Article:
6 of 11

6. Mike Wallace

wallace
Steve Mitchell-USA TODAY Sports

Wide receiver Mike Wallace was the prize of the Miami Dolphins offseason, as they signed the Ole Miss product to a five-year, $60 million contract.

Wallace is talked about like an elite receiver, but the numbers simply don’t back it up. Last season, he caught 64 passes for 836 yards and eight touchdowns. 836 yards ranked him 34th in the NFL in receiving. Eight touchdowns is a solid number, but 20 other players scored at least that many. Players who posted similar stats to Wallace include Justin Blackmon and T.Y. Hilton, who are available several rounds later in drafts.

It only gets worse for Wallace. In leaving the Pittsburgh Steelers, he traded a much stronger supporting cast for an inexperienced one in Miami. Defenses will focus heavily on him because he is such a good deep threat, and Wallace will likely see bracket coverage on every play, forcing him to work underneath routes that take him out of his element.

Wallace is likely to be inconsistent because of the lack of talent around him. His stats say that he is an average fantasy receiver, and owners who draft him like an elite one will regret it.

7 of 11

5. Greg Jennings

jennings
Andrew Weber-USA TODAY Sports

Greg Jennings had the worst season of his career last season, appearing in only eight games totaling just 36 receptions for 366 yards and four touchdowns. The Minnesota Vikings still thought enough of Jennings to sign him to big contract this offseason, but fantasy owners do not want to follow suit.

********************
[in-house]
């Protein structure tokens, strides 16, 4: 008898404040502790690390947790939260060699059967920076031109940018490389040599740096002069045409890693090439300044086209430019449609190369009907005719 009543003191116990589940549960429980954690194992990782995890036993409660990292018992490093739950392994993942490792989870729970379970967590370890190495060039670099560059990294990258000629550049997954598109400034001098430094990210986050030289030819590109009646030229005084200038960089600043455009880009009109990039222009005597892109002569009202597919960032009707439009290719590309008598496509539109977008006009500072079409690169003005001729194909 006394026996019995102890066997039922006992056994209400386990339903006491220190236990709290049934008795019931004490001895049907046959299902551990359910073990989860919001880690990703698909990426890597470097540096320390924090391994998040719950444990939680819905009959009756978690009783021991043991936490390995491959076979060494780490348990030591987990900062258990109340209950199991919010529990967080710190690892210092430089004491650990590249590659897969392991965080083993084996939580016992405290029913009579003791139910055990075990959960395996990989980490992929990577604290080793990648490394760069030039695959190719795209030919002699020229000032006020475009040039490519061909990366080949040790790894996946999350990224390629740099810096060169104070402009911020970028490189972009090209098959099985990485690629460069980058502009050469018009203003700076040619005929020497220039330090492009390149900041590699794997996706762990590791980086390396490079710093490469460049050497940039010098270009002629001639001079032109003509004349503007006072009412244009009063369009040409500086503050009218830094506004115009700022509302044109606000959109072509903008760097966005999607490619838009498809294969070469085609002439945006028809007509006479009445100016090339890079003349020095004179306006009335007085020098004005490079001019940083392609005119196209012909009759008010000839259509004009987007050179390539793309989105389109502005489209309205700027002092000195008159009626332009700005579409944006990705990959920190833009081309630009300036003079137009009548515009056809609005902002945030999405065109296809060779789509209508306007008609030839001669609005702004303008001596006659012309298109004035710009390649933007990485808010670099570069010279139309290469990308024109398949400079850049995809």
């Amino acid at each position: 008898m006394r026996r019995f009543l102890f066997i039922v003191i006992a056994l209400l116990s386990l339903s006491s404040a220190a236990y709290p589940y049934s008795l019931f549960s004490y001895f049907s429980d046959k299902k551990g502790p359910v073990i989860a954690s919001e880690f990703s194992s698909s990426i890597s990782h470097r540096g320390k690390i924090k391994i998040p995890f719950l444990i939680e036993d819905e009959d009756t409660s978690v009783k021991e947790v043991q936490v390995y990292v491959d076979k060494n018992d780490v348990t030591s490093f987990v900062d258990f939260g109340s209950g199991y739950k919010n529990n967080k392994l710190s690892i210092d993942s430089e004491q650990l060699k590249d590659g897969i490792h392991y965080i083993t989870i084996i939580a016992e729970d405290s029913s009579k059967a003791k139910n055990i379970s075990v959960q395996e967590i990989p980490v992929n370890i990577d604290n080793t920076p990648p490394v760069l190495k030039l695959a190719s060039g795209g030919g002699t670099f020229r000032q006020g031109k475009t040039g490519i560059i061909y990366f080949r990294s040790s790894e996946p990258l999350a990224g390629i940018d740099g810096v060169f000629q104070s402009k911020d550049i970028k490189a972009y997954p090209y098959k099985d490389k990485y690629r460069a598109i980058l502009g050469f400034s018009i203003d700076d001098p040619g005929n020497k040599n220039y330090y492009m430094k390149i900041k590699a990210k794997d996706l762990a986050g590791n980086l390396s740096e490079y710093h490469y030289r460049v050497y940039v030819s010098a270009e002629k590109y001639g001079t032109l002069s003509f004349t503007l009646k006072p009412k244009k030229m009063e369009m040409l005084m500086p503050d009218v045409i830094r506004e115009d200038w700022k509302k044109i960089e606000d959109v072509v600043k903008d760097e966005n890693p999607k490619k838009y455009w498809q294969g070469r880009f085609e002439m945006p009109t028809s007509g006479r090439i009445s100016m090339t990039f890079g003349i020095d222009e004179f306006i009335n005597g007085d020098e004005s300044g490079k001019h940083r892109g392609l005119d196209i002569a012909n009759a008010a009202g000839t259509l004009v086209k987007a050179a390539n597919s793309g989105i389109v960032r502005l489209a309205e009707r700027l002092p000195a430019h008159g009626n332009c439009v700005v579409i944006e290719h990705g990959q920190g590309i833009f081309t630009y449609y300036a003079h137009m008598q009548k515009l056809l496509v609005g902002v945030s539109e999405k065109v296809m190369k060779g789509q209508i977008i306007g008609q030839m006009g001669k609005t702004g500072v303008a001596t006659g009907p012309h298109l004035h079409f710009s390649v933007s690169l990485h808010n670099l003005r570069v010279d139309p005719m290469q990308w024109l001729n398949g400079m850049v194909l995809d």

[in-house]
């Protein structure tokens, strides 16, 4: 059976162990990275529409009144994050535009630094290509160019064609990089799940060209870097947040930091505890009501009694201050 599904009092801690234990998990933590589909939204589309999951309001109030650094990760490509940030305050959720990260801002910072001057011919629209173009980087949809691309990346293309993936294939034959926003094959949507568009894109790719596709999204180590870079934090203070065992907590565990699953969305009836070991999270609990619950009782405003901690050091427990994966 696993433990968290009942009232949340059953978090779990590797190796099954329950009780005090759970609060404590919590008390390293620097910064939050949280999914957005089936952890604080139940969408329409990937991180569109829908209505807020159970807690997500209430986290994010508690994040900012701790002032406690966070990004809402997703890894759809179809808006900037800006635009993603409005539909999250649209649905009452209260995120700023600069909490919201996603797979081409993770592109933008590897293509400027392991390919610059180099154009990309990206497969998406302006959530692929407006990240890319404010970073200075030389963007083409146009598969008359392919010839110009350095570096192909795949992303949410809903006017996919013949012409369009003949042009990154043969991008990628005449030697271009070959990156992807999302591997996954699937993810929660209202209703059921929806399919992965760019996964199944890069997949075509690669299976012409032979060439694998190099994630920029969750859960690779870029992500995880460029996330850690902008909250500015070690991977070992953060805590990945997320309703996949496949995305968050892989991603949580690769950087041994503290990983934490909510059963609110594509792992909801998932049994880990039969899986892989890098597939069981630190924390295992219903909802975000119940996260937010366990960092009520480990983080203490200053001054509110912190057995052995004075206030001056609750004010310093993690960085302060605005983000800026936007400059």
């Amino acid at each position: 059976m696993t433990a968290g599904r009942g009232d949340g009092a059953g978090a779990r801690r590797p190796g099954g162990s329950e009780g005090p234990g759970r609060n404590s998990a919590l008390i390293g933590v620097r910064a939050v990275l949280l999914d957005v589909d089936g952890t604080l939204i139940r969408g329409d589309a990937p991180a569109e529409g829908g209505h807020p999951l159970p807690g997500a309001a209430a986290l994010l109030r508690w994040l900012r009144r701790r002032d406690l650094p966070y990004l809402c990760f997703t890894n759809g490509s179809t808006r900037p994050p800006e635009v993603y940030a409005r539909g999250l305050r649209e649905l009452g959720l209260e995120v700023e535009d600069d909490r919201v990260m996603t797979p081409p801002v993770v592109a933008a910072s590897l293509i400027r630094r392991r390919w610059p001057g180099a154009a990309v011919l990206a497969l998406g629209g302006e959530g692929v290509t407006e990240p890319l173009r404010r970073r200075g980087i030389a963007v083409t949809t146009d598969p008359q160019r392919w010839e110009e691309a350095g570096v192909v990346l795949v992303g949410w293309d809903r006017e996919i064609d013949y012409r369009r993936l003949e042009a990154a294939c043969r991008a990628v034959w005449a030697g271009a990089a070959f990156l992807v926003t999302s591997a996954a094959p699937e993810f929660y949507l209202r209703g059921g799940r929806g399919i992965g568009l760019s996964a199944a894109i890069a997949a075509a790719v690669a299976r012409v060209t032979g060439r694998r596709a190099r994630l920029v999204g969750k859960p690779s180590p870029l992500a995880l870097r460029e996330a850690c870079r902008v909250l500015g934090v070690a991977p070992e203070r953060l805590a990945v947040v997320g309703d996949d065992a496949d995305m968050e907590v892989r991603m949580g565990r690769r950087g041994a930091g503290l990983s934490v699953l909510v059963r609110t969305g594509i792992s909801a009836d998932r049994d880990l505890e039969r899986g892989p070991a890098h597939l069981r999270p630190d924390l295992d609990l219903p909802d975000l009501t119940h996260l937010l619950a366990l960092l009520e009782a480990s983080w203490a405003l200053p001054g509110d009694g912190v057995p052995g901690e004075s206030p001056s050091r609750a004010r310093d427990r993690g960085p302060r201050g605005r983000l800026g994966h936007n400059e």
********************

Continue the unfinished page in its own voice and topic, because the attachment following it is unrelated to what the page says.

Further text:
Jennings has dealt with two separate leg injuries each of the last two seasons, and there are concerns that his legs will begin to fail him. He has always had the speed to be a deep threat, and losing that would sap much of his fantasy value.

The biggest concern about Jennings is his move to the Vikings from the Green Bay Packers. In doing so, he traded Aaron Rodgers for Christian Ponder. You don’t need me to figure out which quarterback you’d rather have throwing to your fantasy receiver. Minnesota's run-first offense will ensure Jennings see a major drop in targets as well.

There are too many questions surrounding Jennings to rely on him for anything close to his past production, and he is a WR3 at best.

8 of 11

4. Vernon Davis

davis
Derick Hingle-USA TODAY Sports

San Francisco 49ers tight end Vernon Davis was one of the biggest busts in fantasy last season, catching just 41 passes for 548 yards and five touchdowns — not exactly the production owners were expecting from the man who was the third tight end off the board in many drafts.